We’re already 11 days into the new year, but I’m still catching up on my “best of 2009” lists. I’m waiting a week or so before I do a list of the year’s best films, since I’m still seeing some 2009 movies. (And as always, some films from the previous year straggle into Chicago after Jan. 1, raising the question of whether they belong on last year’s list.) Here are my picks for the 12 best plays I saw in Chicago in 2009.
ROUW SIERT ELECTRA (MOURNING BECOMES ELECTRA) by Eugene O’Neill, directed by Ivo Van Hove, at the Goodman Theatre. (Photo by Jan Versweyveld.) Eugene O’Neill translated into Dutch with supertitles? Sounds esoteric, but the acting by the Toneelgroep Amsterdam troupe was so visceral it felt like a slap in the face.
AN APOLOGY FOR THE COURSE AND OUTCOME OF CERTAIN EVENTS DELIVERED BY DOCTOR JOHN FAUSTUS ON THIS HIS FINAL EVENING by Mickle Maher, Theater Oobleck at the Chopin Theatre. (Photo by Kristin Basta.) This existential black comedy made terrific use of a basement performance space, making audience members feel like they were part of some strange ritual.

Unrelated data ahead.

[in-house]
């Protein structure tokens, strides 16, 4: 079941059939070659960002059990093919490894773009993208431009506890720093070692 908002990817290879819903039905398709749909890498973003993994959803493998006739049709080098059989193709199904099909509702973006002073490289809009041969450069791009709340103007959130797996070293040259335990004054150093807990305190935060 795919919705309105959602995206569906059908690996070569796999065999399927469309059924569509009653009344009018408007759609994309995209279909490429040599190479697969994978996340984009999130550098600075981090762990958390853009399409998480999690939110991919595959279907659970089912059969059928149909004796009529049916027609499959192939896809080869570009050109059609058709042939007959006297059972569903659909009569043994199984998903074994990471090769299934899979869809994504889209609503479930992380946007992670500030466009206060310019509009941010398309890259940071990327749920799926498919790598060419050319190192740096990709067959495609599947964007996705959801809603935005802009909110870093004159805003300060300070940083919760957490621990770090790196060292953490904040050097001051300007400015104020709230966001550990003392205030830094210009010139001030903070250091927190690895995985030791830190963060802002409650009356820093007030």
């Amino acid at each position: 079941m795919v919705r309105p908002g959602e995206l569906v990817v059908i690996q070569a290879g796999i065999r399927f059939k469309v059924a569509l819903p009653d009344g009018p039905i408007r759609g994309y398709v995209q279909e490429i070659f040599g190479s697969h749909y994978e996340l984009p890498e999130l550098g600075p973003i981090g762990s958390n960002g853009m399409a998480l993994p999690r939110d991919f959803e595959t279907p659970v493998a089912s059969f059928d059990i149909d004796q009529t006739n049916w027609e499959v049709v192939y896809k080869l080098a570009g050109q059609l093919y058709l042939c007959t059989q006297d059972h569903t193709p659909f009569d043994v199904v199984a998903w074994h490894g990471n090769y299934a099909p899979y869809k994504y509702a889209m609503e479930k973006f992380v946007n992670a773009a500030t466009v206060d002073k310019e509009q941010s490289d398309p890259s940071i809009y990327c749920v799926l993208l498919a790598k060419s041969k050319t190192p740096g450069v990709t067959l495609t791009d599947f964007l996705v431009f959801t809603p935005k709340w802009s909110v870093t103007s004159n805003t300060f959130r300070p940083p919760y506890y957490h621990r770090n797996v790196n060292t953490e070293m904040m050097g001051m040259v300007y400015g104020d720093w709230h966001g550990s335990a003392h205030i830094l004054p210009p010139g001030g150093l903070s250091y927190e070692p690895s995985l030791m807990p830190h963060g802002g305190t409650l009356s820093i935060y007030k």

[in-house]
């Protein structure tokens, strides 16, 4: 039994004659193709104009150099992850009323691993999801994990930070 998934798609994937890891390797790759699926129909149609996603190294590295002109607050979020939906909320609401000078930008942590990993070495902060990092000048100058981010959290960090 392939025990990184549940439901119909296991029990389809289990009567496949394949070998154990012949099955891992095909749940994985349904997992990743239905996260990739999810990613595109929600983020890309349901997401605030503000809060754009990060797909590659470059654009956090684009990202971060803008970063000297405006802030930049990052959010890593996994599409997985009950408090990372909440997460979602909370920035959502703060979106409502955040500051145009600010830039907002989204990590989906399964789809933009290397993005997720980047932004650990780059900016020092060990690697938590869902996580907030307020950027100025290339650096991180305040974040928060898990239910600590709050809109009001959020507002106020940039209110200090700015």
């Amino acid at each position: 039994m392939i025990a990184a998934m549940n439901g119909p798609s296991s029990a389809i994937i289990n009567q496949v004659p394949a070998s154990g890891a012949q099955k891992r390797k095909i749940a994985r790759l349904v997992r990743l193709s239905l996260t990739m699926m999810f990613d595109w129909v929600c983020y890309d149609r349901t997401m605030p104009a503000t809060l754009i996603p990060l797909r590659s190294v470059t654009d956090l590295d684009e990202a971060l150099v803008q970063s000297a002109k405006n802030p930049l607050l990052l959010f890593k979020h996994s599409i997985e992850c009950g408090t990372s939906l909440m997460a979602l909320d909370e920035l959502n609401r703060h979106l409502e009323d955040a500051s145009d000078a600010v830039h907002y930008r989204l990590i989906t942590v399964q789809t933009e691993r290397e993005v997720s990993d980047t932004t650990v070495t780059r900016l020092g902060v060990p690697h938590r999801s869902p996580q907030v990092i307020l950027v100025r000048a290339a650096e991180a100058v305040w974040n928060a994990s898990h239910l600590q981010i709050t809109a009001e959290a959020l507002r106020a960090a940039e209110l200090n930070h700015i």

THE ELABORATE ENTRANCE OF CHAD DEITY by Kristoffer Diaz, directed by Edward Torres, at Victory Gardens Theater. (Photo by Liz Lauren.) This was more fun than any show in 2009, even for someone like me who hates wrestling.
THE MYSTERY OF IRMA VEP by Charles Ludlam, directed by Sean Graney, at Court Theatre. (Photo by Michael Brosilow.) Another blast of fun, with lots of quick-change comedy by the marvelous Erik Hellman and Chris Sullivan.
ANIMAL CRACKERS by George S. Kaufman and Morrie Ryskind, music and lyrics by Bert Kalmar and Harry Ruby, adapted and directed by Henry Wishcamper, at the Goodman Theatre. (Photo by Eric Y. Exit.) Completely retro, and highly entertaining. The next best thing to seeing the actual Marx Brothers.
BLACKBIRD by David Harrower, directed by Dennis Zacek, at Victory Gardens Theater. (Photo by Liz Lauren.) A disturbing two-character drama starring two superb actors, Mattie Hawkinson and William L. Peterson, at their best.
ROSENCRANTZ AND GUILDENSTERN ARE DEAD by Tom Stoppard, directed by Michael Halberstam, at Writers’ Theatre. (Photo by Michael Brosilow.) An excellent production of Stoppard’s classic transformed existential despair into thought-provoking humor.
OH, COWARD!, words and music by Noël Coward, devised by Roderick Cook, musical direction by Doug Peck, directed by Jim Corti, at Writers’ Theatre. (Photo by Michael Brosilow.) This delightful revue feels like a cocktail party in a ritzy penthouse, where three talented singers deliver a command performance of witty and wistful tunes.